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Student Highlights: Kaitlyn Reynolds (COL. '21)


Kaitlyn Reynolds is a senior at Georgetown University majoring in Neurobiology and minoring in Spanish. Kaitlyn is also a pre-medical student who intends to pursue a gap year before medical school to earn a master’s degree in Neuroscience.

Involvement in Research:

As a future healthcare professional and descendant of a Jamaican immigrant, Kaitlyn takes a strong interest in understanding the complex factors that promote healthcare inequities among first world and underdeveloped nations. This includes not only the stark differences in technological and monetary resources but also the variance in prominent ailments that exist within specific regions around the world. Such interests inspired Kaitlyn to get involved in research in the Department of Biology within The Armbruster Laboratory in the Fall of 2018. Under the direction of Dr. Peter Armbruster, she studies the processes of phenotypic evolution and molecular bases of adaption in natural populations of the Asian tiger mosquito, Aedes albopictus, by performing an array of studies, including field ecology, quantitative and population genetics, molecular physiology, and functional genomics approaches. Aedes albopictus is considered among the most invasive mosquito species in the world. It is also of considerable medical importance as a vector of Dengue Fever, Chikungunya, Yellow Fever, Zika, and several other arthropod-borne viruses, especially in tropical populations that are traditionally poor and remote. During the Summer of 2019, Kaitlyn undertook an independent project that sought to continue the work of one of her predecessors by determining how changes in day length, as it relates to variations in temperature and climate, impact the timing of Aedes albopictus egg-laying within Washington, D.C. Female mosquitoes are photosensitive, and when exposed to short (autumnal) day lengths, females produce diapause eggs that undergo developmental arrest as a pharate larva; however, changes in climate during the mid-summer to early-fall months would force pregnant mosquitos to lay their eggs later into the winter months and miss the upcoming mating season in the spring, thus leading to an exponential reduction in population.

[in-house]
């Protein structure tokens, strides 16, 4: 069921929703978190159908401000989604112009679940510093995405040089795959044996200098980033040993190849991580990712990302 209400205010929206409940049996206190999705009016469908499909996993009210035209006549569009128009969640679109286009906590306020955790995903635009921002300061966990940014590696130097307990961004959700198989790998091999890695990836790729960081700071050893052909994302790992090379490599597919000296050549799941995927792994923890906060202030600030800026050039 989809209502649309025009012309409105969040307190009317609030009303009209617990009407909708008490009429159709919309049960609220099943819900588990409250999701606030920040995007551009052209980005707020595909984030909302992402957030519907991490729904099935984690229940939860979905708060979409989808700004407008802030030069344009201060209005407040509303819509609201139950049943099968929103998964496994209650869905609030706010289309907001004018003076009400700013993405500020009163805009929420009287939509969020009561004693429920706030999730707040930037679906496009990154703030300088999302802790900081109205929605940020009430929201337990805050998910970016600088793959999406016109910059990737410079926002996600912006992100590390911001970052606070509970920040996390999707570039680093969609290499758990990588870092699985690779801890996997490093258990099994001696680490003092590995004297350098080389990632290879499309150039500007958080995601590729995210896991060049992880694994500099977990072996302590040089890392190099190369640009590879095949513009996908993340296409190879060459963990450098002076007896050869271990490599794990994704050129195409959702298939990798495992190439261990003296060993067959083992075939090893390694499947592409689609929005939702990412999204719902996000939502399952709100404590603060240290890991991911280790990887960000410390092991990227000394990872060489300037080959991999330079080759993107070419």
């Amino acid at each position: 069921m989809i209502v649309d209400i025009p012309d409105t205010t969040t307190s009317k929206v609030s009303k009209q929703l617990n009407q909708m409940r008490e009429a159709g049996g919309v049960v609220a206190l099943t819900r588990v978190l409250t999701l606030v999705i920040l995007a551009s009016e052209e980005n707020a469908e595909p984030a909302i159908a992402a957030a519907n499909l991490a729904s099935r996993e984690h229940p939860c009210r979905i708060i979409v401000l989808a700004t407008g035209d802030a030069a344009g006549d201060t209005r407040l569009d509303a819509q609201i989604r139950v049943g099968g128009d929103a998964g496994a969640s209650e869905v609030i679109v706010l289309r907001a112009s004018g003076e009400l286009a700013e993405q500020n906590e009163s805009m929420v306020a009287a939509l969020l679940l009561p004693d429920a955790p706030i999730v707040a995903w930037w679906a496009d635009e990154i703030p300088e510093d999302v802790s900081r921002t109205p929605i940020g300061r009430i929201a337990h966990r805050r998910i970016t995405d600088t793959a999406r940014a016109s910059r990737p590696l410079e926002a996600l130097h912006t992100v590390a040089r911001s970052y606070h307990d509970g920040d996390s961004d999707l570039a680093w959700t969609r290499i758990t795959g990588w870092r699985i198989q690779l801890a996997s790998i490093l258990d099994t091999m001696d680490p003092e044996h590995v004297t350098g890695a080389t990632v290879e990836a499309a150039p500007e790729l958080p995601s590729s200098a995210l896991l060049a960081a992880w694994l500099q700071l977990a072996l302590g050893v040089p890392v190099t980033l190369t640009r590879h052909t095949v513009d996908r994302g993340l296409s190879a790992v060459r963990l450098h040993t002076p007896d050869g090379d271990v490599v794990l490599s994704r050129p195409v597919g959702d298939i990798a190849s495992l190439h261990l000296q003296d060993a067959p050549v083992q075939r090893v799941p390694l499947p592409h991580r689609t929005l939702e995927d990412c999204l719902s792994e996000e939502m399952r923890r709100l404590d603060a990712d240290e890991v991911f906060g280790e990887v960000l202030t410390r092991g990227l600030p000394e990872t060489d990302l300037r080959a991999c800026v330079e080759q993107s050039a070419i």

What she has been able to take away from the work that she has done in The Armbruster Laboratory is that within the United States, and other first world countries, we often take for granted the abundance of medical advancements that protect us from infectious diseases that are otherwise obsolete in our communities. However, this is not a luxury that those in countries of lower economic standings possess. As such, she believes that we have a responsibility to utilize our cutting-edge technologies, vaccines, and treatments in order to aid in the relief of those geographic areas that are susceptible to such diseases. Moreover, the physical ramifications of these diseases, as it relates to the brain, are innumerous, including the deterioration of the blood-brain barrier (BBB), development of microcephaly or encephalitis, and interruption of the central nervous system (CNS). Therefore, by isolating the ultimate molecular and physiological bases of evolution within Asian tiger mosquitoes, such neurological disruptions can be prevented.

Written by Danya Adams, Orion Gangopadhyay, and Nesreen Shahrour